Jake has a problem. "The trouble is,'' he says, "I just don't fit in. I'm too big and everyone thinks I'm hard and I'm not. I'm only eight.'' To be large and sensitive is a trial. Not only do you feel keenly the sting of harsh words from your peers; you are also expected, by dint of those extra few inches, to be "big enough'' to rise above it. "Aren't you big enough to stand up for yourself?'' adults want to know. As Jake has observed, for people who are big for their age, physical attacks are less likely to succeed, but hostility hits home none the less. "Why do they want to hurt me, mum?" Later in life, Jake will find out that everyone is different and everyone feels a misfit, which is exactly why groups are so hard on difference: every member is so afraid of his or her own shortcomings that they direct attention on to those of others. Children, so busy defining the limits of their identities, are sharpest of all to police these outlines of the acceptable. Each one who does not fit in confirms the ones who do. Yet no one can ever be sure of their status. Ask Fatma, crying in a corner because her friends have just called her "too fat''. The same Fatma mocked Jake last week for being "a baby though you are so tall".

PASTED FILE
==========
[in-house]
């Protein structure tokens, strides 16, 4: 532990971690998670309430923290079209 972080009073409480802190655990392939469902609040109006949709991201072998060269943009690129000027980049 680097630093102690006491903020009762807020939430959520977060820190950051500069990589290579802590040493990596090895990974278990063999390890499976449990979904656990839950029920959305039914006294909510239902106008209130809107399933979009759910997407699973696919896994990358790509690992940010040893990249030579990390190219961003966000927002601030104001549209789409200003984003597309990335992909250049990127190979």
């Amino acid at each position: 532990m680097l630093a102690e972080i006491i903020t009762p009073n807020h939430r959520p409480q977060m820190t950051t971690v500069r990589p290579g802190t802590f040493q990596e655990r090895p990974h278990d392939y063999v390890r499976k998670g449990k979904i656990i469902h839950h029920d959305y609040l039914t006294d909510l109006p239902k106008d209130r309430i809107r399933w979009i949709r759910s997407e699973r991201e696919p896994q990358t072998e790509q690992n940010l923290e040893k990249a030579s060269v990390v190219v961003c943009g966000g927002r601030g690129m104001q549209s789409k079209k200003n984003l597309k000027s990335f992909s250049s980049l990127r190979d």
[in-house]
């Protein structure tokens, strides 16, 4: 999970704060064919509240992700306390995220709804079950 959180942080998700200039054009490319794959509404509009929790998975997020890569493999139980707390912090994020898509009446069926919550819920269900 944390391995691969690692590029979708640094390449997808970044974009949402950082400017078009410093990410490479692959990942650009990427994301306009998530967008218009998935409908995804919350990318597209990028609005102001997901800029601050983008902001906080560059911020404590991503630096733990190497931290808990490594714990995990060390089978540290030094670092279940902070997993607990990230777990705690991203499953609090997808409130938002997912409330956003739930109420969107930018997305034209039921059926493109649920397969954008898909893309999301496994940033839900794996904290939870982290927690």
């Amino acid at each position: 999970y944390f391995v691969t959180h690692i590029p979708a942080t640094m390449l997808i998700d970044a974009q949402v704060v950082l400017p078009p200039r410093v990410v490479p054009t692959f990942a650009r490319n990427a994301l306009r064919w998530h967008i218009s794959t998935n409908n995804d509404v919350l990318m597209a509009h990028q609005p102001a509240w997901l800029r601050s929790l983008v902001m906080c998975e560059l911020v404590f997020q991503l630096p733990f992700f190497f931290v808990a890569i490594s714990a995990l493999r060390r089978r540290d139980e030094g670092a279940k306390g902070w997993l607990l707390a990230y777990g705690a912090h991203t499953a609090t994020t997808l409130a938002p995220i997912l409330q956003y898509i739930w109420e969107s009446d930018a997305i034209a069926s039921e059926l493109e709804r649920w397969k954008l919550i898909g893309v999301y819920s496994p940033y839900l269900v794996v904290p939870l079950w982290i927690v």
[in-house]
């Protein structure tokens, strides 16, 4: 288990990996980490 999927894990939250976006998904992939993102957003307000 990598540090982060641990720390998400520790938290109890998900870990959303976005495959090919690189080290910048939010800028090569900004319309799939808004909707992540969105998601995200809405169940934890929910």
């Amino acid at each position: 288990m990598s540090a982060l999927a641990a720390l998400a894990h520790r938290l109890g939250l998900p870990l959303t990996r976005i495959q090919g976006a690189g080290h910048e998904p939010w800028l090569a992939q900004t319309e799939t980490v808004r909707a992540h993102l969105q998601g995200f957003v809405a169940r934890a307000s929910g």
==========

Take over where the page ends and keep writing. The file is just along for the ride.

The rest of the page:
I sympathise, though with incredulity. I was always too small. "Titch'', "half-pint'', "squirt'' were names that haunted me throughout my school days until I finally got the nerve to yell that I didn't like it. Now my son is too big. But is there a right size to be?
For a couple of years in a genteel school for middle-class misses in the 1960s, lunchtime play for me began with classmates crying "Get Titch in a corner and pinch her till she cries". (I did.) When my mother told me that "good things come in small parcels'', I wanted to die.
Recently, however, I met my chief tormentor at an old girls' do. She explained earnestly how she was not going to send her daughters to our alma mater as she had "suffered so terribly there''. "What?'' I wanted to shout. "I didn't see anyone pinching you in the playground.'' "You probably can't imagine," she went on, "since you were so popular and brainy, what it was like only to be good at sport and to have grown so quickly." (But I was only three foot, 11 inches when I was 12. Everyone hated me.) Here was the captain of the netball team revealing that she "never fitted in''. Yet when I was 13, I would have sold my soul for the need to buy adult sizes of Aertex blouses.
Oh well, I told Jake, you'll grow out of it. Or they will.